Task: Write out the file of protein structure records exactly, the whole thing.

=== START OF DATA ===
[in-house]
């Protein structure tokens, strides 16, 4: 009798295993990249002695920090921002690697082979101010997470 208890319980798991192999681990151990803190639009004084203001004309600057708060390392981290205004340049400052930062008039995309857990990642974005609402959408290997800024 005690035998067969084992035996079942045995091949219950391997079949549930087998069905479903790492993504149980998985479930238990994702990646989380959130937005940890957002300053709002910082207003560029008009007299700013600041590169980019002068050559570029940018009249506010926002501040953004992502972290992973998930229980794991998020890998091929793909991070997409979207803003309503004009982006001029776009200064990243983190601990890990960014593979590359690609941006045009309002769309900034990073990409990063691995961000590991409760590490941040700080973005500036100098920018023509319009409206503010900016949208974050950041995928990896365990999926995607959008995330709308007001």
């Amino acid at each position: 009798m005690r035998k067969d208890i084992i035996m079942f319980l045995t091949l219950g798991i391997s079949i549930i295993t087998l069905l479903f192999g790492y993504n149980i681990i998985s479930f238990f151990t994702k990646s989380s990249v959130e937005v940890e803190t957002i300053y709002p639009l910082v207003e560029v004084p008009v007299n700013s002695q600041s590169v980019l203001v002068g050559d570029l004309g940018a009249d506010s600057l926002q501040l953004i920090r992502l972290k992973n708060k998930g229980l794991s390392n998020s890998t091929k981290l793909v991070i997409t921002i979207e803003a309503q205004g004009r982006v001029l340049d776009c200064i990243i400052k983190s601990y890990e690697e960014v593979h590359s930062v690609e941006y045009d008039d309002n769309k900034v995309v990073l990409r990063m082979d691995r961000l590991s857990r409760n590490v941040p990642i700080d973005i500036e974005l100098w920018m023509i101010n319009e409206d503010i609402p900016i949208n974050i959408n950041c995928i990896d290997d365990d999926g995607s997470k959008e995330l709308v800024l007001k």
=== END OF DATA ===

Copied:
[in-house]
């Protein structure tokens, strides 16, 4: 009798295993990249002695920090921002690697082979101010997470 208890319980798991192999681990151990803190639009004084203001004309600057708060390392981290205004340049400052930062008039995309857990990642974005609402959408290997800024 005690035998067969084992035996079942045995091949219950391997079949549930087998069905479903790492993504149980998985479930238990994702990646989380959130937005940890957002300053709002910082207003560029008009007299700013600041590169980019002068050559570029940018009249506010926002501040953004992502972290992973998930229980794991998020890998091929793909991070997409979207803003309503004009982006001029776009200064990243983190601990890990960014593979590359690609941006045009309002769309900034990073990409990063691995961000590991409760590490941040700080973005500036100098920018023509319009409206503010900016949208974050950041995928990896365990999926995607959008995330709308007001």
């Amino acid at each position: 009798m005690r035998k067969d208890i084992i035996m079942f319980l045995t091949l219950g798991i391997s079949i549930i295993t087998l069905l479903f192999g790492y993504n149980i681990i998985s479930f238990f151990t994702k990646s989380s990249v959130e937005v940890e803190t957002i300053y709002p639009l910082v207003e560029v004084p008009v007299n700013s002695q600041s590169v980019l203001v002068g050559d570029l004309g940018a009249d506010s600057l926002q501040l953004i920090r992502l972290k992973n708060k998930g229980l794991s390392n998020s890998t091929k981290l793909v991070i997409t921002i979207e803003a309503q205004g004009r982006v001029l340049d776009c200064i990243i400052k983190s601990y890990e690697e960014v593979h590359s930062v690609e941006y045009d008039d309002n769309k900034v995309v990073l990409r990063m082979d691995r961000l590991s857990r409760n590490v941040p990642i700080d973005i500036e974005l100098w920018m023509i101010n319009e409206d503010i609402p900016i949208n974050i959408n950041c995928i990896d290997d365990d999926g995607s997470k959008e995330l709308v800024l007001k």